The right and wrong way to demonstrate

Today we saw the best and worst aspects of protest.  Students from around the country descended on Westminster to protest against the decision to raise tuition fees, with particular anger focused on the Lib Dems, all of whose MPs pledged to oppose such an increase. 

It is many years since students were mobilised in such numbers, and a great deal of credit should go to the National Union of Students.  They had a serious, important point to make, and they were making it well until …..

….. an ill-disciplined group including non-student anarchists, occupied Millbank towers, which includes the offices of the Conservative Party.  One idiot, who I hope is identified and prosecuted, threw a fire extinguisher off the roof, missing a police officer by a matter of feet.  Swept up in this group were many very young protesters, probably school children who had joined the demonstration to protest against the cut to Education Maintenance Allowance.

Sadly, the demonstration will be characterised and remembered for the violent episode at Millbank.  One reassuring aspect, though, was the restraint demonstrated by the Metropolitan Police.  Of course they, too, are facing cuts.  They have also been stung by criticism of their handling of previous climate change demonstrations.

I would propose a demonstrators charter that protesters are required by organisers of demonstration to abide by otherwise they should be excluded from the demonstrations.  The charter could include:

  • No taunting of the police (some people come to demonstrations to have a pop at the police; the police are not the target of most protests)
  • No break-away groups (it allows the police to justify kettling)
  • No alcohol and drugs (protests need to be focused and disciplined)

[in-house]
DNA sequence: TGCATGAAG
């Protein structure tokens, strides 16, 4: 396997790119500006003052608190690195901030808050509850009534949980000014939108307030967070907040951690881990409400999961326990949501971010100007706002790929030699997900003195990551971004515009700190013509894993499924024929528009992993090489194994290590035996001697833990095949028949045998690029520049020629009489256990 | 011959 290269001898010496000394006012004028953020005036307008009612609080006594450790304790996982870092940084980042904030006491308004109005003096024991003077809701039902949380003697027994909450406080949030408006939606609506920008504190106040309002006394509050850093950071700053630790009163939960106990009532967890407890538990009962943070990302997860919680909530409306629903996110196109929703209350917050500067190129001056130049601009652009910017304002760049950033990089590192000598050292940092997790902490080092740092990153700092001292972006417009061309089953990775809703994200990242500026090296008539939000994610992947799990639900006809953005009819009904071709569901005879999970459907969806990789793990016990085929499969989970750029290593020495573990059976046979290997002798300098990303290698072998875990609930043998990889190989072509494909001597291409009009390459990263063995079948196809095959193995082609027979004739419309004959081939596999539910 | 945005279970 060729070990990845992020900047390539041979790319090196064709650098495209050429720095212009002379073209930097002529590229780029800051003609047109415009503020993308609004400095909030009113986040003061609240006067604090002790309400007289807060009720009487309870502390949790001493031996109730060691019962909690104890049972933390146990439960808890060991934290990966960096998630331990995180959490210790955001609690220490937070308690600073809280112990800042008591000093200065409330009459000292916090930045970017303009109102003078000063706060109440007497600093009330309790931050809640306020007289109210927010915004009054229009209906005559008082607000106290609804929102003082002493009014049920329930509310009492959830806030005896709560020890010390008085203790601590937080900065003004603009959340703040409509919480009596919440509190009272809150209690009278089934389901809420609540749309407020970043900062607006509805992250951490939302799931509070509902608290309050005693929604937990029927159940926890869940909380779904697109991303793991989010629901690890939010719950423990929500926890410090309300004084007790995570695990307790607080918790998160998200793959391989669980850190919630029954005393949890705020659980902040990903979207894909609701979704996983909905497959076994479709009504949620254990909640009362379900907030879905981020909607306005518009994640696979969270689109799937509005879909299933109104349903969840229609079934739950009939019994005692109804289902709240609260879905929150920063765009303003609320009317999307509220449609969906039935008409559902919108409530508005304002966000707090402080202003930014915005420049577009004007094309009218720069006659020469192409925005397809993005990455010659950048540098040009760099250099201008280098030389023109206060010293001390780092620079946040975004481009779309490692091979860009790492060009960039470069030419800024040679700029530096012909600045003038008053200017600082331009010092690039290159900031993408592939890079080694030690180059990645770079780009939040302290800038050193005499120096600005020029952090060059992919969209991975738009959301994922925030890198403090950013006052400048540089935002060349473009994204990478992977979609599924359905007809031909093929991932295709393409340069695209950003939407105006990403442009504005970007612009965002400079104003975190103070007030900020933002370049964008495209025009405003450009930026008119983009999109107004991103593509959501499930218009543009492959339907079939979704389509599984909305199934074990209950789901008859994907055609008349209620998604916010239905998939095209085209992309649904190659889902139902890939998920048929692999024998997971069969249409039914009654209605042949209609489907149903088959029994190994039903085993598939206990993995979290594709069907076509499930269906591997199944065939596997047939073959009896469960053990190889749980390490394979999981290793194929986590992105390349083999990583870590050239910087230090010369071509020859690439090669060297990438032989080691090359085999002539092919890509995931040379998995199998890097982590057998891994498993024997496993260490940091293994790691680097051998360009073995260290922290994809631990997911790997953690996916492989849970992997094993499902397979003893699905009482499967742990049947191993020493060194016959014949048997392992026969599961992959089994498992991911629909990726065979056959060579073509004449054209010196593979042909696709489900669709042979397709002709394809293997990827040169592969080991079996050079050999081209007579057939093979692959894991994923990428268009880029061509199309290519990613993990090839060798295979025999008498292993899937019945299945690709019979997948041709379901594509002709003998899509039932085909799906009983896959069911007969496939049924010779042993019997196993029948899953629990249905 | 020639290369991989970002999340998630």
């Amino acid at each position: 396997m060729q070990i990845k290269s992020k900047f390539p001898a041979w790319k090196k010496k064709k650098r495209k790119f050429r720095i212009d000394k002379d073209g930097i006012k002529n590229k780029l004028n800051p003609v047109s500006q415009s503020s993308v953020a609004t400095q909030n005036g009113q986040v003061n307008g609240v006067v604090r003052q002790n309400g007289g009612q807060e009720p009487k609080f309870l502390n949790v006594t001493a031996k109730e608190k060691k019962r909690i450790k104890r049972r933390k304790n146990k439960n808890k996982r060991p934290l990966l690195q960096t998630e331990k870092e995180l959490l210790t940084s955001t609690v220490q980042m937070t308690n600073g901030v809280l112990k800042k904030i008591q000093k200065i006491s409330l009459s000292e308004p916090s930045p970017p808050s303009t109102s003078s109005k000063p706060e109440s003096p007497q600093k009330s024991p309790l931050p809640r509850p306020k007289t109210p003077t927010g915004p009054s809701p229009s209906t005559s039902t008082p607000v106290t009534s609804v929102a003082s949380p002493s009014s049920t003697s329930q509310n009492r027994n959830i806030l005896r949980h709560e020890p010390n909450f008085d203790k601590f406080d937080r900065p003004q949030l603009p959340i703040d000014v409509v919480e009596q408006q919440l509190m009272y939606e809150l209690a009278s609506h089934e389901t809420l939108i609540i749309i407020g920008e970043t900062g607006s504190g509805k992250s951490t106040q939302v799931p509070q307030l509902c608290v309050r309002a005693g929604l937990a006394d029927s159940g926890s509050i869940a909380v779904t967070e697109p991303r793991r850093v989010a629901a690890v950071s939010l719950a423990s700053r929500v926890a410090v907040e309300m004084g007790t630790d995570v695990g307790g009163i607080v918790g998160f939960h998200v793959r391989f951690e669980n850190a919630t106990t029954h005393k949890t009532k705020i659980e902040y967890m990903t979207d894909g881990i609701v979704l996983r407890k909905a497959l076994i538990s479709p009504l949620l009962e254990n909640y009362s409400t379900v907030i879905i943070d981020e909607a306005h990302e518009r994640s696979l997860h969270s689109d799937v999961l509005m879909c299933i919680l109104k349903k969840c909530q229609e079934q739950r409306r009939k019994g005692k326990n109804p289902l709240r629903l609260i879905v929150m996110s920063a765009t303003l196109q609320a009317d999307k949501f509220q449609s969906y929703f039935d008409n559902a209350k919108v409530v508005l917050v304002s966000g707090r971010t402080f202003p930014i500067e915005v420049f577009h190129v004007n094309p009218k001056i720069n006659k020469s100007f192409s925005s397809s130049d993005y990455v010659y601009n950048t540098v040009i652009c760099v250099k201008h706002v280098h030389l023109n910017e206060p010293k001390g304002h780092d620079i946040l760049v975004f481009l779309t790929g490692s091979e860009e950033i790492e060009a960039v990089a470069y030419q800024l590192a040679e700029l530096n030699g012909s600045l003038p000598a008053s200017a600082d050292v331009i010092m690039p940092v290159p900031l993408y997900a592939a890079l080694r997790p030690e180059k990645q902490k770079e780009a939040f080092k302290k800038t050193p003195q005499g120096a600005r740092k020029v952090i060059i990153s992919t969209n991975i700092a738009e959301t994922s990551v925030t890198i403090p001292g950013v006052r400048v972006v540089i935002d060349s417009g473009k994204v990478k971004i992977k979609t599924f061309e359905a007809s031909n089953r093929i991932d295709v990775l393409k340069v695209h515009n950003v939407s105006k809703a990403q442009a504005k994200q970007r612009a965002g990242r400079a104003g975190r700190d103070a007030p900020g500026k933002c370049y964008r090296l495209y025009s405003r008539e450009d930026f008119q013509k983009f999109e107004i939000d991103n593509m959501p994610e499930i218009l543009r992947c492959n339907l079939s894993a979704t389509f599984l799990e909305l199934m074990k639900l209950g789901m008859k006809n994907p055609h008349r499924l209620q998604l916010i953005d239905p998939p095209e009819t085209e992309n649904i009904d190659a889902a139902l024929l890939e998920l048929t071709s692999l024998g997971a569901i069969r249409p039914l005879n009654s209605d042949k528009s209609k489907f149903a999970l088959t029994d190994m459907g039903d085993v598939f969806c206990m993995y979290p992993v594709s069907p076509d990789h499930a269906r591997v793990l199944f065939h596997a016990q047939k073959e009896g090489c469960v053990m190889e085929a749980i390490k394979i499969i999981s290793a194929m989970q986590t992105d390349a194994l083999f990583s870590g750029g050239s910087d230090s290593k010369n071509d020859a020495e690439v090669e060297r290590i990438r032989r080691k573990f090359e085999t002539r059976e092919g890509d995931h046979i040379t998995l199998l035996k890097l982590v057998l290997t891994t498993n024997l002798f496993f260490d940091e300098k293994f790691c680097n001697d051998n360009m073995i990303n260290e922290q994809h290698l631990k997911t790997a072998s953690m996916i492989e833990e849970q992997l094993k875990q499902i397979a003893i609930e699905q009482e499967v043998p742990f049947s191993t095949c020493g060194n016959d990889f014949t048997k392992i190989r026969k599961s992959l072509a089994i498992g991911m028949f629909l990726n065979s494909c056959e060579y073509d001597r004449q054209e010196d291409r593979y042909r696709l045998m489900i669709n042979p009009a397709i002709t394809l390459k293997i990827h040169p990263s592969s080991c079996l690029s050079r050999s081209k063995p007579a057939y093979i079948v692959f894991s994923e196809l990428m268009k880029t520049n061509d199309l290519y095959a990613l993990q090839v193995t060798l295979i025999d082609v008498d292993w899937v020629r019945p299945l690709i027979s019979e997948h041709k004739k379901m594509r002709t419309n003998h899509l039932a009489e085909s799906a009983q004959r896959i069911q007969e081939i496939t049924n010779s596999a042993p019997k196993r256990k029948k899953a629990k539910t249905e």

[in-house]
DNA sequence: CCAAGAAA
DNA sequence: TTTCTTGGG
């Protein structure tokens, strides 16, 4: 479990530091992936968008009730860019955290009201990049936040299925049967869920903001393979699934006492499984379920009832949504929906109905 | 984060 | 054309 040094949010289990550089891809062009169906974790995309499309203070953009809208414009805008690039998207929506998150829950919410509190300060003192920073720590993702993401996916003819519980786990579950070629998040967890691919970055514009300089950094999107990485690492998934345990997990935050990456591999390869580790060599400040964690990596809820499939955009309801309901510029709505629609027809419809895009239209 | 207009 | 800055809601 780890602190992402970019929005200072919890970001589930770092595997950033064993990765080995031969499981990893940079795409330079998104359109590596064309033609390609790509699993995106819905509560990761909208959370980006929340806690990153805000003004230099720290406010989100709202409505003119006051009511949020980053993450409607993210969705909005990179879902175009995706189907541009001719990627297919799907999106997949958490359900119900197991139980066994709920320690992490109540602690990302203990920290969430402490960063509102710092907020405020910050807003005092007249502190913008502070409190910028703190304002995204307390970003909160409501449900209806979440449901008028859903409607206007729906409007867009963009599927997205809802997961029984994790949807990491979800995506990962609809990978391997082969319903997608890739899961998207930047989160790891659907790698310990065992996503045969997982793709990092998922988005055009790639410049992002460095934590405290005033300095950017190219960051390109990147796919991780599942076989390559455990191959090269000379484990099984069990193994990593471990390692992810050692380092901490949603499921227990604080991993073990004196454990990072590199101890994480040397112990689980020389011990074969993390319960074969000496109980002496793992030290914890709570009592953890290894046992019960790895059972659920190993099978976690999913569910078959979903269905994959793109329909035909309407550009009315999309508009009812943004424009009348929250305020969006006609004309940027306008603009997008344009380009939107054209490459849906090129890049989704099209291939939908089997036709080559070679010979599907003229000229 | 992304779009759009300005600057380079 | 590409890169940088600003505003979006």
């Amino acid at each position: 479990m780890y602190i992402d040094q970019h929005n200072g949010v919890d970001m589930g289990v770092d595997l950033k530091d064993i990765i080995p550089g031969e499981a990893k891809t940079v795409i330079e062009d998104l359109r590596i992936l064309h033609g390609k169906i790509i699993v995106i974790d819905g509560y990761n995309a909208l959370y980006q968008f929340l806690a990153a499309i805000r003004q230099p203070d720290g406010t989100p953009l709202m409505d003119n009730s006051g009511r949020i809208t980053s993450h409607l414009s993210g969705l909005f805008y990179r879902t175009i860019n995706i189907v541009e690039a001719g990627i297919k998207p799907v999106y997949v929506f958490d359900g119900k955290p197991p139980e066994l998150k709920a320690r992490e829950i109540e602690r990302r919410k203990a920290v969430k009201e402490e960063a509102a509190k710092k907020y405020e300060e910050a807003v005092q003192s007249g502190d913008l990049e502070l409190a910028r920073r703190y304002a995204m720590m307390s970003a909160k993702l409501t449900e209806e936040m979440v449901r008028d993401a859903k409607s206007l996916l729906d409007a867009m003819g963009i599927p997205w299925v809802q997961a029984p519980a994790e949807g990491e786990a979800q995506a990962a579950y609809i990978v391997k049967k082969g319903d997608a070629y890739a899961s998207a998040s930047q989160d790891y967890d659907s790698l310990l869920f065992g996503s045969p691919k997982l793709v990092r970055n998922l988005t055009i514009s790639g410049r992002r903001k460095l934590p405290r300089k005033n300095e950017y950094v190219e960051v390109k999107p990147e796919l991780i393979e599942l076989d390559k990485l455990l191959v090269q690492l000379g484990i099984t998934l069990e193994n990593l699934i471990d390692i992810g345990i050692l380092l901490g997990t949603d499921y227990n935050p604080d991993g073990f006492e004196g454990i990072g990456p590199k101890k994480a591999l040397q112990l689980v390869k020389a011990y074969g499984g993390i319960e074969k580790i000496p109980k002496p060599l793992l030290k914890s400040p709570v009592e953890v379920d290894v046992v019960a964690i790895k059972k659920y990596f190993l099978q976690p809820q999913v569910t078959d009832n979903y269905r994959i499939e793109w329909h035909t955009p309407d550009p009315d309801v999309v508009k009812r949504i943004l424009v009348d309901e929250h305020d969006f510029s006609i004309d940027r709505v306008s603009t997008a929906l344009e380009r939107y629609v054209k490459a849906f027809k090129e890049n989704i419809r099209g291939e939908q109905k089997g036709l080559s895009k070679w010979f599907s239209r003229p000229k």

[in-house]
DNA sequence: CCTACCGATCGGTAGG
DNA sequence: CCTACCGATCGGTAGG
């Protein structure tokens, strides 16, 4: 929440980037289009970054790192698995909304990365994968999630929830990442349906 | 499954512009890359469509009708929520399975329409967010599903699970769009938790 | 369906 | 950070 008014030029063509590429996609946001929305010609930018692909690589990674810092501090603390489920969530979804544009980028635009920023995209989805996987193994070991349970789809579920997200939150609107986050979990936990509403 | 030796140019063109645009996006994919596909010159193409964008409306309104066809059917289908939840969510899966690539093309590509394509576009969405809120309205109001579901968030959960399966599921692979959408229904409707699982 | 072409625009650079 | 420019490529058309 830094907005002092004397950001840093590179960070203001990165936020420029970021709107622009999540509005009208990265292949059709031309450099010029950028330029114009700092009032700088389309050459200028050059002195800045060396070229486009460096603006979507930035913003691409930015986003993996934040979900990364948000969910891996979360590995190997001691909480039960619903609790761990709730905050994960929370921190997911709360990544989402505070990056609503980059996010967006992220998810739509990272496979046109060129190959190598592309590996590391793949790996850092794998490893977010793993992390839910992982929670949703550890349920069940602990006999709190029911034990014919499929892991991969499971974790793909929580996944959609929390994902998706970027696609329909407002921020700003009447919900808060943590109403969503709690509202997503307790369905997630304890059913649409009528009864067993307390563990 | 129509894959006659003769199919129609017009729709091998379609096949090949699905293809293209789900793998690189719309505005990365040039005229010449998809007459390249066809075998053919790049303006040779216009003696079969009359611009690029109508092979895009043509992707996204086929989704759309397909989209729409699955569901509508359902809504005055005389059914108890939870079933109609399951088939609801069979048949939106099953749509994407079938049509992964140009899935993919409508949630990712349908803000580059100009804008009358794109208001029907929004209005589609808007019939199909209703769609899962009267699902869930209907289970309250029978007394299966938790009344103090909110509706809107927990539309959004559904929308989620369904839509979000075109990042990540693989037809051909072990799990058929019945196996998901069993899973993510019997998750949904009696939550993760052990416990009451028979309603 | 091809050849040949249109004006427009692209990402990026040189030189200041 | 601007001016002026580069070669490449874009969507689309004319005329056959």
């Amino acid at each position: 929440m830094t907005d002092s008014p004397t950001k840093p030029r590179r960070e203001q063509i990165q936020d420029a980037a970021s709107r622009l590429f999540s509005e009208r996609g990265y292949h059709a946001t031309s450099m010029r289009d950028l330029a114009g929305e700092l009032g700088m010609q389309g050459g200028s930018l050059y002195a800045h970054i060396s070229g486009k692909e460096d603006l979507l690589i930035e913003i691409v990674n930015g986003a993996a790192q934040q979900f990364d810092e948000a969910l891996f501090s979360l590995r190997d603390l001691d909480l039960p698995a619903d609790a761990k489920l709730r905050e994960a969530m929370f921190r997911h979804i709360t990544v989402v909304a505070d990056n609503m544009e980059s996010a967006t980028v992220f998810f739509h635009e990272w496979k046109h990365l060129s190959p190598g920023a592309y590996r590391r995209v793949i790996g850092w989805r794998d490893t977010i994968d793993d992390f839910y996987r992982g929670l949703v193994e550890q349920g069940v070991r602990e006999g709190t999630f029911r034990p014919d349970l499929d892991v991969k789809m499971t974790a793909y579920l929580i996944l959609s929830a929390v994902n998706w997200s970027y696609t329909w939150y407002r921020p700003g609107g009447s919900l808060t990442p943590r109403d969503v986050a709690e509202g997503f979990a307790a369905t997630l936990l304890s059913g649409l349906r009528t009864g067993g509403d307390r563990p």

• Normally have live music (it raises spirits and sets a certain tone)
  • Walk in ordered rows and columns (a protest should not resemble an amble in the park)
  • Everyone should wear a common colour (green, red, black, etc.)
  • Protests should be safe for children and older citizens, so language should be appropriate.

In response, the police should be required to respect a disciplined protest and ensure that its command and conduct does not provoke or exacerbate the situation.

I imagine many people will think I’m barking, but if you have ever been on, or witnessed, serious and disciplined demonstrations (for example, republican demonstrations in Belfast or protests under Apartheid in South Africa), you will appreciate the importance of discipline and the power of such a protest.

6 Responses

  1. ……and try this for an alternative perspective

    A few broken Tory windows against a broken-beyond-repair welfare state perpetrated by a Government that wasn’t even democratically elected? I know what I’ll choose.

  2. The main thing I saw that bothered me was the fire extinguisher – that seems to be attempted murder and should be treated as such.

    Any similar acts notwithstanding it was a model protest – the bulk of peaceful protesters got to protest without stupid limitations being placed on *them* because of the possible actions of a few.

    Anyone with the small violent mob deserves what they get (if someone is too stupid to move away from trouble, its their look out).

    The police were brilliant, and the damage (a few windows) a price worth paying to allow the peaceful protesters to have their event.

    Nothing needs changing legally. But peaceful protesters should be briefed on how to ensure they are not mistaken for non-peaceful. This should be a part of every pupils ‘citizenship’ syllabus.

  3. @BPB – it’s a nice idea, but technically all protesters have signed up to a charter- it’s called the law. Whilst such a charter at least sends the right signals with regard to intent and I fully agree that a well organised, serious and uniform protest would send stronger messages, nonetheless you can’t control people- there will always be some who choose to ruin a good thing.

  4. 2 wrongs most certainly dont make a right all that has been achieved is a review in police planning and number which is completely off topic.

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